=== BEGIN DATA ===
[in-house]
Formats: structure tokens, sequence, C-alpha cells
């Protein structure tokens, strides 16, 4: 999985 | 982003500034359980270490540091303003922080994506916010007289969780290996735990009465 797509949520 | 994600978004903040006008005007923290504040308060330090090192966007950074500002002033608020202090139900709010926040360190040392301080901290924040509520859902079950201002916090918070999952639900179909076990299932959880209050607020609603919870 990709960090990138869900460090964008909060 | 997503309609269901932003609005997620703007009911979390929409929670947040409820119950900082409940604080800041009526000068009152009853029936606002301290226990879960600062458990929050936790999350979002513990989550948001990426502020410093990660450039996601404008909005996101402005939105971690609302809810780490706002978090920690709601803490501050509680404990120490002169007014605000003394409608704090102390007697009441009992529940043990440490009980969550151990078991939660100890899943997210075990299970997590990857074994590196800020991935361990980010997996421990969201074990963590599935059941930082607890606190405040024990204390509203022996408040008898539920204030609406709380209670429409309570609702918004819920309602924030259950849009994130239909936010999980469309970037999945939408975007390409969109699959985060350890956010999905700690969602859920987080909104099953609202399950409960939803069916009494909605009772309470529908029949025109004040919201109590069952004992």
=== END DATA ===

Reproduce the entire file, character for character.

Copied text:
[in-house]
Formats: structure tokens, sequence, C-alpha cells
């Protein structure tokens, strides 16, 4: 999985 | 982003500034359980270490540091303003922080994506916010007289969780290996735990009465 797509949520 | 994600978004903040006008005007923290504040308060330090090192966007950074500002002033608020202090139900709010926040360190040392301080901290924040509520859902079950201002916090918070999952639900179909076990299932959880209050607020609603919870 990709960090990138869900460090964008909060 | 997503309609269901932003609005997620703007009911979390929409929670947040409820119950900082409940604080800041009526000068009152009853029936606002301290226990879960600062458990929050936790999350979002513990989550948001990426502020410093990660450039996601404008909005996101402005939105971690609302809810780490706002978090920690709601803490501050509680404990120490002169007014605000003394409608704090102390007697009441009992529940043990440490009980969550151990078991939660100890899943997210075990299970997590990857074994590196800020991935361990980010997996421990969201074990963590599935059941930082607890606190405040024990204390509203022996408040008898539920204030609406709380209670429409309570609702918004819920309602924030259950849009994130239909936010999980469309970037999945939408975007390409969109699959985060350890956010999905700690969602859920987080909104099953609202399950409960939803069916009494909605009772309470529908029949025109004040919201109590069952004992």